I know leaving life insurance directly to minors by their name only is terrible, but what's the best way other than leaving it to a living trust? Is it something like you designate it as going to "Trusted Adult Name, relationship to self, as custodian for Minor Name, under the CUTMA"?
My goal is that the custodian not be subject to all sorts of restrictions or oversight by the court and can use the money however we've asked them to (we're assuming a high degree of trust here). I also want to be able to keep our kids from potentially being harmed by receiving a lump sum when they turn 18 so I want it to be able to be distributed over time as well. I know that a living trust is the best, and we're hoping to get that done within the next month or two, but it's been dragging out so I wanted to do this in the meantime.
You should have a trust, and there really isn't another good option. If you read the policy language there is good chance that the policy states that if the proceeds are payable to a minor (usually defined as age 21 or 25) they are held in a custodial (UTMA) account (or California state law equivalent).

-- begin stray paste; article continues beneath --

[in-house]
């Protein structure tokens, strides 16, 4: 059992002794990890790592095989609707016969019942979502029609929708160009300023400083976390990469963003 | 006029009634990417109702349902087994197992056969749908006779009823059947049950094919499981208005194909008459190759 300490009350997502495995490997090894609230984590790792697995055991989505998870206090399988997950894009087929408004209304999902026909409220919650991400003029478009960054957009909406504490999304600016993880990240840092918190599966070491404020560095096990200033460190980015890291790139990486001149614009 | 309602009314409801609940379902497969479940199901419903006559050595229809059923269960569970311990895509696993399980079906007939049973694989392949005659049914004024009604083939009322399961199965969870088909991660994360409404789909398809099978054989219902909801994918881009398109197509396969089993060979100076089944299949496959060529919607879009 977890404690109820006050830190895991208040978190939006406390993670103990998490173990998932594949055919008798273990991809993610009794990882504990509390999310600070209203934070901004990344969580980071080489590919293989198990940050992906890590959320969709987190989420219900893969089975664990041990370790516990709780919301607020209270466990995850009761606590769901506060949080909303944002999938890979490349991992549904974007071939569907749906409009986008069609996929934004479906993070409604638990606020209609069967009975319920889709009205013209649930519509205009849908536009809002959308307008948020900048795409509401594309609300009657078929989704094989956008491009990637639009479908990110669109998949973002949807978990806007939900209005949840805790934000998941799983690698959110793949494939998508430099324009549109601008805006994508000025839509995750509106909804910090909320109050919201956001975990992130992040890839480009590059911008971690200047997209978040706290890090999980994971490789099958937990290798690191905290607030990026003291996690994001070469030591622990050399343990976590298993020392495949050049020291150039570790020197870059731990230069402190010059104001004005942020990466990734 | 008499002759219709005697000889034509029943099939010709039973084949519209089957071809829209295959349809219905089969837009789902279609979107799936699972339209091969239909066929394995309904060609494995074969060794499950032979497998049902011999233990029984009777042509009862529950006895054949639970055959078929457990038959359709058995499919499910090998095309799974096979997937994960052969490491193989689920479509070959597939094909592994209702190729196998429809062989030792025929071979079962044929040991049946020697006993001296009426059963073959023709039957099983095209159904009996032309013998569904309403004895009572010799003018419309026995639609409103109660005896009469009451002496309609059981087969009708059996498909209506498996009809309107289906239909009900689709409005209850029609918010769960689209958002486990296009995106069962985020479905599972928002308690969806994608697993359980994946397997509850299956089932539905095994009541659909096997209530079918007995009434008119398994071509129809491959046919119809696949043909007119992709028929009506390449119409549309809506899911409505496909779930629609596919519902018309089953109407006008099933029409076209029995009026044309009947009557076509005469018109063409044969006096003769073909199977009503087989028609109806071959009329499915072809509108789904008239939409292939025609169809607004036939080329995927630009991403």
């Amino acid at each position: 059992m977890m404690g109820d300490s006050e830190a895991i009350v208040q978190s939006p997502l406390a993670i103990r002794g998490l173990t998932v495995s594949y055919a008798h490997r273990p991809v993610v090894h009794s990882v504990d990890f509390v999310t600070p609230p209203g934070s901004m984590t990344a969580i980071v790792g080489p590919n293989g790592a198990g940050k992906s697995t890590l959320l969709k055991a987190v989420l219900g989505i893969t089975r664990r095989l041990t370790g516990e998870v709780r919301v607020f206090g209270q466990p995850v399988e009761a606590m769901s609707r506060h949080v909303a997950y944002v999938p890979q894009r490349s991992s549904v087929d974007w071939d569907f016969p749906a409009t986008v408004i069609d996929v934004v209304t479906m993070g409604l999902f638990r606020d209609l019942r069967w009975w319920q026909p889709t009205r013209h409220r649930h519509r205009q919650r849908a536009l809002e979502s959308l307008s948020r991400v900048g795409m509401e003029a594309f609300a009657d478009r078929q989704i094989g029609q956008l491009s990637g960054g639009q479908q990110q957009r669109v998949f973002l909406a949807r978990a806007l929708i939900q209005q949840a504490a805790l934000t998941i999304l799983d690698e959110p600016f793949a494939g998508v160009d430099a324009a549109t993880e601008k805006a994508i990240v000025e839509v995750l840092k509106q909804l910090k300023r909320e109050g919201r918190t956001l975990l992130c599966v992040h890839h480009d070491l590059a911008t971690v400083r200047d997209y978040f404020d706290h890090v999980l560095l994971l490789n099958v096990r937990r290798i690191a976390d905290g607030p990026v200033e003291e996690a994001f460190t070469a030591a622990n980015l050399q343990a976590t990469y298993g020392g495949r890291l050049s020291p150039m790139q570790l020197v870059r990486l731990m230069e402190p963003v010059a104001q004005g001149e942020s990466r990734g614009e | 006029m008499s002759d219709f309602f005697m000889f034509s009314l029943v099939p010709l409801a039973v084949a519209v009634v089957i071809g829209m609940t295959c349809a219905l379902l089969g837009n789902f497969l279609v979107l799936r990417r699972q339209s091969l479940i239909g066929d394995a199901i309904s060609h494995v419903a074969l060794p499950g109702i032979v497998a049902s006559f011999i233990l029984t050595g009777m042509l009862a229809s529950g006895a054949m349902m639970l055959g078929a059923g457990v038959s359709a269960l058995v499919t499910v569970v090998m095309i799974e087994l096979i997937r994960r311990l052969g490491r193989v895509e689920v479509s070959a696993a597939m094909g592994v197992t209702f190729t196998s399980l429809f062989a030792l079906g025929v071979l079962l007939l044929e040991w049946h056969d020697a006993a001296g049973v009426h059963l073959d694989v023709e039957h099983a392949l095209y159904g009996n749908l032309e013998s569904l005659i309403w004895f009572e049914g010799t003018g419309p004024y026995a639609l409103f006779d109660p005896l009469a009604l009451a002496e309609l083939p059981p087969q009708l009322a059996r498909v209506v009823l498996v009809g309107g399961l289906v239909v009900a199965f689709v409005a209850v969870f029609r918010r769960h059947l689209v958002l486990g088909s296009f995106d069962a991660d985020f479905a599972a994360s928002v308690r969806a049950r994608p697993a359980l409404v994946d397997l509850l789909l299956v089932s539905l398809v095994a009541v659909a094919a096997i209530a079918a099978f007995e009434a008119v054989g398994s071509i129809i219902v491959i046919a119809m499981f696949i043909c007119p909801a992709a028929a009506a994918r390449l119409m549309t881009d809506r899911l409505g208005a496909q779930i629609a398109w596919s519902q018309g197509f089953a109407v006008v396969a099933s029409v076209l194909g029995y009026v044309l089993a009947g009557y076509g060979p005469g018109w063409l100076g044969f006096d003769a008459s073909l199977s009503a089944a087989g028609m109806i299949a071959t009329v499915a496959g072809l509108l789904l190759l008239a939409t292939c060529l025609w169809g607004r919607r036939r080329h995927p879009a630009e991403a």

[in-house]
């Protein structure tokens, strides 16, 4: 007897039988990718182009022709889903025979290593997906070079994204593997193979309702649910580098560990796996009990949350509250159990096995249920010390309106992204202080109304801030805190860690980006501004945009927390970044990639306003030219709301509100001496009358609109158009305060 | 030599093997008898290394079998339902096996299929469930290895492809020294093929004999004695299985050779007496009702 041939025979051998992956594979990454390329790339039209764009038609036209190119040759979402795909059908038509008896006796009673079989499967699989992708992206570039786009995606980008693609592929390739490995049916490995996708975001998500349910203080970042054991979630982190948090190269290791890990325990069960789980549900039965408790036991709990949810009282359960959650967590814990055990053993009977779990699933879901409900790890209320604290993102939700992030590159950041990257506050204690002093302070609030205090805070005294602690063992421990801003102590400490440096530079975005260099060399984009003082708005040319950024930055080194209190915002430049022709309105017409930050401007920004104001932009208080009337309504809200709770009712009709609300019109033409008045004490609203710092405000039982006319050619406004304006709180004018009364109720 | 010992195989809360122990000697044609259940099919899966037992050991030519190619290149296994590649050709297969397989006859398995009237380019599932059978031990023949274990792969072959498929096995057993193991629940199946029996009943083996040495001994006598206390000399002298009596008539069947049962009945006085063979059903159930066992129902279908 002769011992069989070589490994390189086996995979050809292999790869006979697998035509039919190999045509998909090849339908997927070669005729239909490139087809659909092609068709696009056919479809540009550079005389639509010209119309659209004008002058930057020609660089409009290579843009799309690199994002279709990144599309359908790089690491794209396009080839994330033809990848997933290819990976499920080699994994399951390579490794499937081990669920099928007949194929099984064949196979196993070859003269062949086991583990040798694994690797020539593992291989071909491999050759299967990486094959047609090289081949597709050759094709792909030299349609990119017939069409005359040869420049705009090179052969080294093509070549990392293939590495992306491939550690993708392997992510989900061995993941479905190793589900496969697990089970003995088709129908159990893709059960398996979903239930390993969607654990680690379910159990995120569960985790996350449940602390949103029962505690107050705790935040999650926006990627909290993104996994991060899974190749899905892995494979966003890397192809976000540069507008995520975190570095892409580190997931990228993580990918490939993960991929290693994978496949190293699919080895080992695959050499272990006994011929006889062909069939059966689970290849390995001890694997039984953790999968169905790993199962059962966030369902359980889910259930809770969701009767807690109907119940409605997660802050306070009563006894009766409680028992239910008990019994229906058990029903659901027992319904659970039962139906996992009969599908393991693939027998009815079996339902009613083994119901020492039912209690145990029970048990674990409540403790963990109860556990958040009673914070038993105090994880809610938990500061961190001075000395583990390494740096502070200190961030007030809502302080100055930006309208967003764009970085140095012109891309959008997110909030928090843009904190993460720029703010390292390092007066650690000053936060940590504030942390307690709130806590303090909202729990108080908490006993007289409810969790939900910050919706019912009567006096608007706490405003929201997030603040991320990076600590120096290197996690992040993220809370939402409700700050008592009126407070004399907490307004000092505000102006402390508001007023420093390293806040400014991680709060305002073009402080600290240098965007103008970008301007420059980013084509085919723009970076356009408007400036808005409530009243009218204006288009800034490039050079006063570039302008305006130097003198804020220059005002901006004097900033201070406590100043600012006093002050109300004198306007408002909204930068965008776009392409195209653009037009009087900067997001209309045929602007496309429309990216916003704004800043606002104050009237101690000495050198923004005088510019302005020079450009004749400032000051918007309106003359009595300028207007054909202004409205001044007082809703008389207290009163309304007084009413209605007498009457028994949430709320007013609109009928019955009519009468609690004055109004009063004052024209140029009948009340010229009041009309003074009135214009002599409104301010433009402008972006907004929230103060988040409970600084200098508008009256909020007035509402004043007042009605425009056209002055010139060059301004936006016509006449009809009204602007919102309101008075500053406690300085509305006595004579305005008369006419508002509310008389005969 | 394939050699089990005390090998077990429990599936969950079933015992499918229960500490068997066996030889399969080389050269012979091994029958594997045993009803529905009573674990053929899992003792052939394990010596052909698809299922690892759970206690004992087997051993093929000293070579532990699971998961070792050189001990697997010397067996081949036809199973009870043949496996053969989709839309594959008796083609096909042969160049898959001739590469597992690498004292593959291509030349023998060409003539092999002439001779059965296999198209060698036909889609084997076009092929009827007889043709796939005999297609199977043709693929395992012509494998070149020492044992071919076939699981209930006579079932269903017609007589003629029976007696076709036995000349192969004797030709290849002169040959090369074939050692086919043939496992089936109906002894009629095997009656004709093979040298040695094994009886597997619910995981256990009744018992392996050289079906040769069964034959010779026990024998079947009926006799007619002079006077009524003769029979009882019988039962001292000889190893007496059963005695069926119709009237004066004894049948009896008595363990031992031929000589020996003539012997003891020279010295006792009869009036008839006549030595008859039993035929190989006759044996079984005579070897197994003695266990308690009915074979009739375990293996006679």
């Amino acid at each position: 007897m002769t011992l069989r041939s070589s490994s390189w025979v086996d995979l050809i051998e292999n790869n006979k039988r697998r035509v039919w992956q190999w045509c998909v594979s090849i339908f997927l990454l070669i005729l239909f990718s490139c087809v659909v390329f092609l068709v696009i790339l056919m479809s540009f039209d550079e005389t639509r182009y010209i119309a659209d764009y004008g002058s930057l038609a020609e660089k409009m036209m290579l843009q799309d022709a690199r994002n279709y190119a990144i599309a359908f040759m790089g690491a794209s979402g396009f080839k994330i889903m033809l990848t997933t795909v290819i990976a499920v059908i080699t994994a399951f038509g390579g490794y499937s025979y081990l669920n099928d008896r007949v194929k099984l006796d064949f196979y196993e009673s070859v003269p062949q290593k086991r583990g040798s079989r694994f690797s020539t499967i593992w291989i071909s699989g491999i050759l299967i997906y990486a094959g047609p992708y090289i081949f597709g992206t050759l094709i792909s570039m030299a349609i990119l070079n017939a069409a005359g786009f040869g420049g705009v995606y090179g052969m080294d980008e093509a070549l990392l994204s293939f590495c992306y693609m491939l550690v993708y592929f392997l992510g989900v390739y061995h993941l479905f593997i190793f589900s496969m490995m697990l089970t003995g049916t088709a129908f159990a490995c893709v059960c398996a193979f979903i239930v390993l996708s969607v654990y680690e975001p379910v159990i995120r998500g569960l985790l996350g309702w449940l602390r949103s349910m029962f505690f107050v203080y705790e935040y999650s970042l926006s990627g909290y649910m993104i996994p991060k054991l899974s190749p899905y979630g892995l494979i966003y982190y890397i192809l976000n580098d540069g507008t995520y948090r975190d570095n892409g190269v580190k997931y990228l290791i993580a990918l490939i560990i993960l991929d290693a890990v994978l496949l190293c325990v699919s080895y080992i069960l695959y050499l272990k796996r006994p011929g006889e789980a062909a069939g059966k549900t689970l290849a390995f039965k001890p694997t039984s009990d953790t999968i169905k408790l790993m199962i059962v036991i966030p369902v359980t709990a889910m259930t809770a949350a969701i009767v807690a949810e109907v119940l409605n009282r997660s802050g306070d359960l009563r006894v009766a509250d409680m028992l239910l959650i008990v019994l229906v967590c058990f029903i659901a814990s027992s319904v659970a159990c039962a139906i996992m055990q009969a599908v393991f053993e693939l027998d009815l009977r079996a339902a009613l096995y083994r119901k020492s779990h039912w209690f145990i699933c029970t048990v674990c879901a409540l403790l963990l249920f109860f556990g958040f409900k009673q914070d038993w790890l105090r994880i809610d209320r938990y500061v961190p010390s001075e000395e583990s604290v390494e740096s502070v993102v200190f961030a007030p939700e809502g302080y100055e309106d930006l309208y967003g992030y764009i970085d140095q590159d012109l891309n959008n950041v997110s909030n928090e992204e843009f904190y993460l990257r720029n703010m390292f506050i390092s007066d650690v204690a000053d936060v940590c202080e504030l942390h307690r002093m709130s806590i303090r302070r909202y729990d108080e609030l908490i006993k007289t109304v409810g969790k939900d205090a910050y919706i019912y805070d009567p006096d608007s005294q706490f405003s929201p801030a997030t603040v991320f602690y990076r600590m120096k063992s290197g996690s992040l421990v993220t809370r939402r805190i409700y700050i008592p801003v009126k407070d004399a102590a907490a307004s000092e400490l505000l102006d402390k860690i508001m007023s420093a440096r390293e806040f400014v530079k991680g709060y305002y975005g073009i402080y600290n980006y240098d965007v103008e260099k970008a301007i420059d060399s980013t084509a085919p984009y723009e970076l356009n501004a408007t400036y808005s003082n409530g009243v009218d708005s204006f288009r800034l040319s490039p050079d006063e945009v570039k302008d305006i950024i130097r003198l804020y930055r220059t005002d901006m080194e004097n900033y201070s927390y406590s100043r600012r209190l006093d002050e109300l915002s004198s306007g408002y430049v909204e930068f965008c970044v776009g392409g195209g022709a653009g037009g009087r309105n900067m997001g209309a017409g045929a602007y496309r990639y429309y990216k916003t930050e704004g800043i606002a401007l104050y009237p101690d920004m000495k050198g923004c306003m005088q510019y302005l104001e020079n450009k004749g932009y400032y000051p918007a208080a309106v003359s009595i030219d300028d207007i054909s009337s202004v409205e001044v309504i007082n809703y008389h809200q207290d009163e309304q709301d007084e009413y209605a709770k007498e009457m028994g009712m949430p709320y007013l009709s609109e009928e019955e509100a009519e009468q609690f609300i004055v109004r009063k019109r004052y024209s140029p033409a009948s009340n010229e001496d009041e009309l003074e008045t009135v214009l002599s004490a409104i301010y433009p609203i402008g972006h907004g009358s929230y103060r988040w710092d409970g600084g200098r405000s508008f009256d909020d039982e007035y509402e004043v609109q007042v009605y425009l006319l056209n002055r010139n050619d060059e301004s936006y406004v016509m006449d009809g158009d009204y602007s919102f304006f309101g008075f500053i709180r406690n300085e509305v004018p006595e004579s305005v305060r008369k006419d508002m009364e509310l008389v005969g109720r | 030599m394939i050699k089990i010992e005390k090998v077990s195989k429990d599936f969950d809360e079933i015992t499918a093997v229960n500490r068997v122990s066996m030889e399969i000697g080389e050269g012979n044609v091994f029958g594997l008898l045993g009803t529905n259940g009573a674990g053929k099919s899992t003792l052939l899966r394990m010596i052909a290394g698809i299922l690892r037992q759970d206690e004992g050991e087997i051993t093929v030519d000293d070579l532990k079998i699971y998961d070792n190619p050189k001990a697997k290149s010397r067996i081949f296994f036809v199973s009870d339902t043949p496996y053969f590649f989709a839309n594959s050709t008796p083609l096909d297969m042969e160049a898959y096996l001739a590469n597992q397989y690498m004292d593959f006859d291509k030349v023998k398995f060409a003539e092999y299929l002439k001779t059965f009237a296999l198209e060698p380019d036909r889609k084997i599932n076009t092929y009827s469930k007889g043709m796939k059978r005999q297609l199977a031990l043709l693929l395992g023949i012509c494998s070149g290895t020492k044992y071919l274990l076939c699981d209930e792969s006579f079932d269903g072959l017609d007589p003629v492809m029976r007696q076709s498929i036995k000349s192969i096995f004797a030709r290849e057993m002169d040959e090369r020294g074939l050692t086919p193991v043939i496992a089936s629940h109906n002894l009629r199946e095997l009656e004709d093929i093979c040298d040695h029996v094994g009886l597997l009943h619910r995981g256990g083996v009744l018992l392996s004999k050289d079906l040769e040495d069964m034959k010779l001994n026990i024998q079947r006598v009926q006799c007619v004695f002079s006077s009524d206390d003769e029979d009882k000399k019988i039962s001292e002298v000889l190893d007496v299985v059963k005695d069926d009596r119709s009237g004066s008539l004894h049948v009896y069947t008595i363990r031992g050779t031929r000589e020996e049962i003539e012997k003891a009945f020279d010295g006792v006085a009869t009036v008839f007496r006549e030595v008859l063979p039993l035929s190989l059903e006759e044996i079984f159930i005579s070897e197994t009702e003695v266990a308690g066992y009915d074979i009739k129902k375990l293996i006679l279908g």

This is not legal advice nor intended to create an attorney-client relationship. The information provided here is informational in nature only. This attorney may not be licensed in the jurisdiction which you have a question about so the answer could be only general in nature.
I agree with Attorney Zelinger. If you do not leave the assets to your children in a trust, they will likely receive them before they are able to properly manage them. Ask yourself this: would you rather spend $1,500 on a carefully drafted trust that takes care of your kids or have them squander their insurance proceeds shortly after your death? If you need extra inspiration, please watch the movie "Hangover" and think about your kids in Vegas with your insurance money. The odds are you'll then pay an experienced California lawyer to prepare a properly drafted trust. Good luck to you and your family.
This information is presented as a public service. It should not be construed to be formal legal advice nor considered to be the formation of a lawyer/client relationship. I am licensed in Connecticut and New York and my answers are based upon the law in those jurisdictions. My answer to any specific question would likely be different if I were to review a client's file and have the opportunity to interview the client. Accordingly, I strongly urge you to retain an attorney in your jurisdiction with respect to any legal matter.
The trust is really the only way to accomplish all of your goals and avoid tax consequences. Why is the trust taking so long? I would recommend trying to speed that process up and get it done right the first time. Good luck to you.
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